This will print during configure:

--- kittyfck

Runtimes

If any of the runtime, runtimeVersion, or arch configuration parameters is not explicitly configured, sensible defaults will be auto-detected based on the JavaScript environment where CMake.js runs within.

You can configure runtimes for compiling target for all depending CMake.js modules in an application. Define a cmake-js key in the application's root package.json file, eg.:

{
  "name": "ta-taram-taram",
  "description": "pa-param-pam-pam",
  "version": "1.0.0",
  "main": "app.js",
  "cmake-js": {
    "runtime": "node",
    "runtimeVersion": "0.12.0",
    "arch": "ia32"
  }
}

Available settings:

  • runtime: application's target runtime, possible values are:
    • node: Node.js
    • nw: nw.js
    • electron: Electron
  • runtimeVersion: version of the application's target runtime, for example: 0.12.1
  • arch: architecture of application's target runtime (eg: x64, ia32, arm64, arm). Notice: on non-Windows systems the C++ toolset's architecture's gonna be used despite this setting. If you don't specify this on Windows, then architecture of the main node/io.js runtime is gonna be used, so you have to choose a matching nw.js runtime.

Runtime options in CMakeLists.txt

The actual node runtime parameters are detectable in CMakeLists.txt files, the following variables are set:

  • NODE_RUNTIME: "node", "nw", "electron"
  • NODE_RUNTIMEVERSION: for example: "0.12.1"
  • NODE_ARCH: "x64", "ia32", "arm64", "arm"

NW.js

To make compatible your NW.js application with any CMake.js based modules, write the following to your application's package.json file:

{
  "cmake-js": {
    "runtime": "nw",
    "runtimeVersion": "nw.js-version-here",
    "arch": "whatever-setting-is-appropriate-for-your-application's-windows-build"
  }
}

That's it. There is nothing else to do either on the application's or on the module's side, CMake.js modules are compatible with NW.js out-of-the-box. For more complete documentation please see the third tutorial.

Electron

To make compatible your Electron application with any CMake.js based modules, write the following to your application's package.json file:

{
  "cmake-js": {
    "runtime": "electron",
    "runtimeVersion": "electron-runtime-version-here",
    "arch": "whatever-setting-is-appropriate-for-your-application's-windows-build"
  }
}

That's it. There is nothing else to do either on the application's or on the module's side, CMake.js modules are compatible with Electron out-of-the-box.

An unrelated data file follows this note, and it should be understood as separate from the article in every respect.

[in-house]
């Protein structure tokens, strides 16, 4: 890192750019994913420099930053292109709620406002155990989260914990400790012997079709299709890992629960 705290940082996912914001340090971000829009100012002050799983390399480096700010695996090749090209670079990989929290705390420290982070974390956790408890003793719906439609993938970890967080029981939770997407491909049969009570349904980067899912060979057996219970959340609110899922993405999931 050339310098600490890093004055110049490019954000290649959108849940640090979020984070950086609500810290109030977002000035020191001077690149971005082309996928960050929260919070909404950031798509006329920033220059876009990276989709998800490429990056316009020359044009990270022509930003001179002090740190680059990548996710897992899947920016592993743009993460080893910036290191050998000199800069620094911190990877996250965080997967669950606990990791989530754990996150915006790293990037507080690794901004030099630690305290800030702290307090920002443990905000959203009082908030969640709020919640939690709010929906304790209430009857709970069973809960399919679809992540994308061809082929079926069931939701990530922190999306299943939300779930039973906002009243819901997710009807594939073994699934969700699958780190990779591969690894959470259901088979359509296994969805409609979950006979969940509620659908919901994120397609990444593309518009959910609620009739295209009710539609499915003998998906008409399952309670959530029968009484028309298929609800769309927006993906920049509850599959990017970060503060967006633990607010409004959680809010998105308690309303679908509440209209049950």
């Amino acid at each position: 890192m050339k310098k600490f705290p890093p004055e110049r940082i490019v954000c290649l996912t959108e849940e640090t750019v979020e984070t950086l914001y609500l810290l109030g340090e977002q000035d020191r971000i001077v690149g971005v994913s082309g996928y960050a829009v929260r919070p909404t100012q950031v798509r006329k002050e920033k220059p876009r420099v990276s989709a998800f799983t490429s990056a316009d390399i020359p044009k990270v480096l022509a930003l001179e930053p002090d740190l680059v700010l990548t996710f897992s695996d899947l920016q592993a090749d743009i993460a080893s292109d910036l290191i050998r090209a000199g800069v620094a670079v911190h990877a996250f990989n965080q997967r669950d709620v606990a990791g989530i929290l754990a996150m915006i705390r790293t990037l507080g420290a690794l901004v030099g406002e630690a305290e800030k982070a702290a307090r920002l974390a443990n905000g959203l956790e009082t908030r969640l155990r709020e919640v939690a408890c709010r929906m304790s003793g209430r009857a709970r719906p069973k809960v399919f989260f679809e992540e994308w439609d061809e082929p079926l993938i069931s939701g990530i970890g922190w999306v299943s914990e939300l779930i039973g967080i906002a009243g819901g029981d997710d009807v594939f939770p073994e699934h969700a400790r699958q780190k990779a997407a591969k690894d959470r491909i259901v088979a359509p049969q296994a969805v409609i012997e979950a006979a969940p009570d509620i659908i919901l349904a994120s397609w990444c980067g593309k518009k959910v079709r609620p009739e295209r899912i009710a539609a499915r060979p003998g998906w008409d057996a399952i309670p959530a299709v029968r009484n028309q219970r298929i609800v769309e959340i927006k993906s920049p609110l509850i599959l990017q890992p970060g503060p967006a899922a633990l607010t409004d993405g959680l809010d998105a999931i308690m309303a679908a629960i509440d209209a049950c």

Note

Currently Electron (V1.4.x+) can only call modules built using CMake.js from the main process. To call such a module from a render process use the Electron remote module in your require statement:

var yourModule = require('electron').remote.require('pathToYourModule/cmakeModuleName.node')

Important

It is important to understand that this setting is to be configured in the application's root package.json file. If you're creating a native module targeting nw.js for example, then do not specify anything in your module's package.json. It's the actual application's decision to specify its runtime, your module's just compatible anything that was mentioned in the About chapter. Actually defining cmake-js key in your module's package.json file may lead to an error. Why? If you set it up to use nw.js 0.12.1 for example, then when it gets compiled during development time (to run its unit tests for example) it's gonna be compiled against io.js 1.2 runtime. But if you're having io.js 34.0.1 at the command line then, which is binary incompatible with 1.2, then your unit tests will fail for sure. So it is advised to not use cmake-js target settings in your module's package.json, because that way CMake.js will use that you have, and your tests will pass.

Heroku

Heroku uses the concept of a buildpack to define how an application should be prepared to run in a dyno. The typical buildpack for note-based applications, heroku/nodejs, provides an environment capable of running node-gyp, but not CMake.

The least "painful" way of addressing this is to use heroku's multipack facility:

  • Set the applications' buildpack to https://github.com/heroku/heroku-buildpack-multi.git

  • In the root directory of the application, create a file called .buildpacks with these two lines:

      https://github.com/brave/heroku-cmake-buildpack.git
      https://github.com/heroku/heroku-buildpack-nodejs.git
    
  • Deploy the application to have the changes take effect

The heroku-buildpack-multi will run each buildpack in order allowing the node application to reference CMake in the Heroku build environment.

N-API and node-addon-api

ABI-stable Node.js API (N-API) are a set of experimental C APIs that allow to compile a native module and have it loaded by different versions of Node.js that provide the N-API. At the moment, only Node.js v8.0.0 implements and exports N-API symbols under the flag --napi-modules:

node --napi-modules index.js

To compile a native module that uses only the plain C N-API calls, follow the directions for plain node native modules.

To compile a native module that uses the header-only C++ wrapper classes provided by node-addon-api, you need at the moment to make your package depend on it with

npm install --save-dev node-addon-api

and add it to the include directories of your CMake project file CMakeLists.txt:

# Include N-API wrappers
execute_process(COMMAND node -p "require('node-addon-api').include"
        WORKING_DIRECTORY ${CMAKE_SOURCE_DIR}
        OUTPUT_VARIABLE NODE_ADDON_API_DIR
        )
string(REPLACE "\n" "" NODE_ADDON_API_DIR ${NODE_ADDON_API_DIR})
string(REPLACE "\"" "" NODE_ADDON_API_DIR ${NODE_ADDON_API_DIR})
target_include_directories(${PROJECT_NAME} PRIVATE ${NODE_ADDON_API_DIR})

Tutorials

Use case in the works - ArrayFire.js

I'm working on the Node.js port of the awesome ArrayFire CPU/GPU computing library, please follow its status in its repo: ArrayFire.js.

Changelog

View changelog.md

Credits